I've been using Ansible provisioning for a long time to set up production and testing environments, as well as creating local environments with Vagrant. I've also been trying to make more use of CI in projects, most recently with CircleCI. However, I've generally provisioned CircleCI using a simulacrum of the live provisioning script rather than the actual thing.
In my latest project, I decided to spend the time I would have used to create the CircleCI script to instead see how easy it would be to make Ansible do the work for me. Turns out, it's not that hard. That the Ansible provisioning was written against Debian and the CircleCI environments use Ubuntu definitely helped, but nowadays most Ansible Galaxy roles do a good job of cross-compatibility.
The first step was to figure out how to do local provisioning with Ansible. It turns out there are a bunch of different ways to do this, including specific command-line invocations of
ansible-playbook and special playbook variables. I like using
group_vars to keep my configuration in one place, so I went with those.
Since I also wanted to create a local provisioner for Vagrant so that I could test this out locally, I opted to split out my CircleCI host to a separate host file. If you have multiple groups in the same hosts file using the same IP Ansible seems to only recognise the first one, leading to all sorts of problems. In my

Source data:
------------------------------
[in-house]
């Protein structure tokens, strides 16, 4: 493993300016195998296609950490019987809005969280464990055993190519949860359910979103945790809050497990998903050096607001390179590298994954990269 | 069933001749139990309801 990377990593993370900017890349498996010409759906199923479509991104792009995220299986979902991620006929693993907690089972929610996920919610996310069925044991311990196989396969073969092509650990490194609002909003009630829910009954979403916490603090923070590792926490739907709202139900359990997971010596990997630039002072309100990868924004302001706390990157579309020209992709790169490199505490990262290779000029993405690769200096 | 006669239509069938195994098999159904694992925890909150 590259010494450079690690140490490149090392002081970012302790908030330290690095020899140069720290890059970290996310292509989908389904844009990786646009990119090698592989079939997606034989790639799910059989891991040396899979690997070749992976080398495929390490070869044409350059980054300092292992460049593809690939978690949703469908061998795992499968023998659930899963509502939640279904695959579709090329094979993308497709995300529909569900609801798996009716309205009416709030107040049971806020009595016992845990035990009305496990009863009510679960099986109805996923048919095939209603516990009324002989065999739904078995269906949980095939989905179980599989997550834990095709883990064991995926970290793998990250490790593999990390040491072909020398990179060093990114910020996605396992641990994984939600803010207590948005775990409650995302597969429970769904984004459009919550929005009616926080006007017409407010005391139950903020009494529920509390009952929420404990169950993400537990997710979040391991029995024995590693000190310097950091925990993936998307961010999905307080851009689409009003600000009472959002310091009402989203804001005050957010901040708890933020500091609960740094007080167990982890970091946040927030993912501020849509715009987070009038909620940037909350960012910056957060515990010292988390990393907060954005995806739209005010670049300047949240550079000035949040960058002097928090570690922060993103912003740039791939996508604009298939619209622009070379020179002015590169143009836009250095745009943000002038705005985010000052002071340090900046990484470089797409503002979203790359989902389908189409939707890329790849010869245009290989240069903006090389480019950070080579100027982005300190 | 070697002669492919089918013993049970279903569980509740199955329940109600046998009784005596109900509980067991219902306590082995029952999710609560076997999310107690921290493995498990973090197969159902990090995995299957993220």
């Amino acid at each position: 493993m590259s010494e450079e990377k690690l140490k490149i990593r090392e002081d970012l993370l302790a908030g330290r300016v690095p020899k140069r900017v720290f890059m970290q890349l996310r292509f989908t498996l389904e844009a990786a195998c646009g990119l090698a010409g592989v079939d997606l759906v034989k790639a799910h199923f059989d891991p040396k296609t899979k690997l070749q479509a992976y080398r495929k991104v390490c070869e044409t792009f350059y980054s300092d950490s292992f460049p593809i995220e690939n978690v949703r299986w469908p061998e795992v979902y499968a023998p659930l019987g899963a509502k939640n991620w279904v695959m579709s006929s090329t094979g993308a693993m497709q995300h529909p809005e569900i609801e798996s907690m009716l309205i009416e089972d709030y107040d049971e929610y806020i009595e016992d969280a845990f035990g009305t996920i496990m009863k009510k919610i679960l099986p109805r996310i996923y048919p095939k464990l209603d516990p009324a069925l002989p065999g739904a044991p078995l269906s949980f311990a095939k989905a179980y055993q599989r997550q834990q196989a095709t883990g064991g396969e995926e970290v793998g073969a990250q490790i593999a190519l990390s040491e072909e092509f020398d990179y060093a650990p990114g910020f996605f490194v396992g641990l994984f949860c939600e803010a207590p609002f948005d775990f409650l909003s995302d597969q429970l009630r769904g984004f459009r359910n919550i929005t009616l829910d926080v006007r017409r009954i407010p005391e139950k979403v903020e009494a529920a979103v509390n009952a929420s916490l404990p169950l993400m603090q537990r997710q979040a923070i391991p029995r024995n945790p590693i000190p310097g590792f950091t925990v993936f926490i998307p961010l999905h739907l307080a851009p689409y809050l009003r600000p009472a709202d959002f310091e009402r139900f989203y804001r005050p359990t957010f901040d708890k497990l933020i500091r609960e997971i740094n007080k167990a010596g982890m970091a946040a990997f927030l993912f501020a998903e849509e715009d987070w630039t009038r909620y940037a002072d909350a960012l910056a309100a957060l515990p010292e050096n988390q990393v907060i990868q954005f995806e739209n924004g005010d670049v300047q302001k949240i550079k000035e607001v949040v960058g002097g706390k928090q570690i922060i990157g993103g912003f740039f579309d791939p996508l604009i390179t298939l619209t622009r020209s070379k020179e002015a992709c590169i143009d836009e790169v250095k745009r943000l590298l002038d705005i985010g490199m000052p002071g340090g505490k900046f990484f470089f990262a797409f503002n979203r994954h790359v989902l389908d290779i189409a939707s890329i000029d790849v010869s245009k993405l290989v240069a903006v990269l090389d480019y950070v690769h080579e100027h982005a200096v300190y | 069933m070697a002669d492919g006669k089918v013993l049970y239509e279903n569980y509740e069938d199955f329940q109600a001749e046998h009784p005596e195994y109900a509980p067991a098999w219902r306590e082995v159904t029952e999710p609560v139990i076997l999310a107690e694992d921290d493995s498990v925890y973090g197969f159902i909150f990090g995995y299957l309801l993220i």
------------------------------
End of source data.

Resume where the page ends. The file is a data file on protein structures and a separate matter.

circle_hosts file I placed this configuration;
Then in my
group_vars/circleci file I added;
--- ansible_connection: local
This was all the base configuration that I needed. You can then add any environment-specific configuration to this
After setting up my local Ansible provisioning, I just needed to configure CircleCI to run it. To the dependencies section in my
circle.yml file I added;
- sudo apt-get install software-properties-common - sudo apt-add-repository ppa:ansible/ansible -y - sudo apt-get update - sudo apt-get install ansible - ansible-playbook provisioning/playbook.yml -i circle_hosts --limit circleci
This adds the latest version of Ansible following the installation guide, then runs the playbook which lives in the
provisioning directory of my repository.
This was remarkably simple to set up, and worked first time. We now have the advantage of being able to immediately use any dependencies we've provisioned with Ansible in our CI environment, which makes setting up tests that much more straightforward. If you're using Ansible and CircleCI, give this a go for yourself.